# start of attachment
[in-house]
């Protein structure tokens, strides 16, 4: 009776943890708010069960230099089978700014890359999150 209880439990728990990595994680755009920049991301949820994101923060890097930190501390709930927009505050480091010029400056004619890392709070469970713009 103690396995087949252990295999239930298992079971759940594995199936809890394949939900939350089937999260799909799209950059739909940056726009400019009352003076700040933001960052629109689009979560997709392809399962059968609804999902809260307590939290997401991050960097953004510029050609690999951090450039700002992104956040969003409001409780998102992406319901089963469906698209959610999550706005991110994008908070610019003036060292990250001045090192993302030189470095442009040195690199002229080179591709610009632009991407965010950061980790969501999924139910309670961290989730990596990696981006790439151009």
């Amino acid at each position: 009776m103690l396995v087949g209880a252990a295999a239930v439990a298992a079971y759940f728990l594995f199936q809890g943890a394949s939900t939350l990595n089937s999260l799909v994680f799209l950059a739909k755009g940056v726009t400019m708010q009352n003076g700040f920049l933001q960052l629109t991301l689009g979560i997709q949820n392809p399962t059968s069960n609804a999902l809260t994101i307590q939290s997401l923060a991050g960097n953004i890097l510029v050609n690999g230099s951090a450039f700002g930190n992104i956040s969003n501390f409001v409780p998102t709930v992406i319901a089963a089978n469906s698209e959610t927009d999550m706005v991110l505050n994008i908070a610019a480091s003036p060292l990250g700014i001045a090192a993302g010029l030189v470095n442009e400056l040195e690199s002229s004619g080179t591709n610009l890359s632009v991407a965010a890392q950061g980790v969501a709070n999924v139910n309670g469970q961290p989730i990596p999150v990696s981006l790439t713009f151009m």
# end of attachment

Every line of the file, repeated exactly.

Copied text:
[in-house]
């Protein structure tokens, strides 16, 4: 009776943890708010069960230099089978700014890359999150 209880439990728990990595994680755009920049991301949820994101923060890097930190501390709930927009505050480091010029400056004619890392709070469970713009 103690396995087949252990295999239930298992079971759940594995199936809890394949939900939350089937999260799909799209950059739909940056726009400019009352003076700040933001960052629109689009979560997709392809399962059968609804999902809260307590939290997401991050960097953004510029050609690999951090450039700002992104956040969003409001409780998102992406319901089963469906698209959610999550706005991110994008908070610019003036060292990250001045090192993302030189470095442009040195690199002229080179591709610009632009991407965010950061980790969501999924139910309670961290989730990596990696981006790439151009």
């Amino acid at each position: 009776m103690l396995v087949g209880a252990a295999a239930v439990a298992a079971y759940f728990l594995f199936q809890g943890a394949s939900t939350l990595n089937s999260l799909v994680f799209l950059a739909k755009g940056v726009t400019m708010q009352n003076g700040f920049l933001q960052l629109t991301l689009g979560i997709q949820n392809p399962t059968s069960n609804a999902l809260t994101i307590q939290s997401l923060a991050g960097n953004i890097l510029v050609n690999g230099s951090a450039f700002g930190n992104i956040s969003n501390f409001v409780p998102t709930v992406i319901a089963a089978n469906s698209e959610t927009d999550m706005v991110l505050n994008i908070a610019a480091s003036p060292l990250g700014i001045a090192a993302g010029l030189v470095n442009e400056l040195e690199s002229s004619g080179t591709n610009l890359s632009v991407a965010a890392q950061g980790v969501a709070n999924v139910n309670g469970q961290p989730i990596p999150v990696s981006l790439t713009f151009m």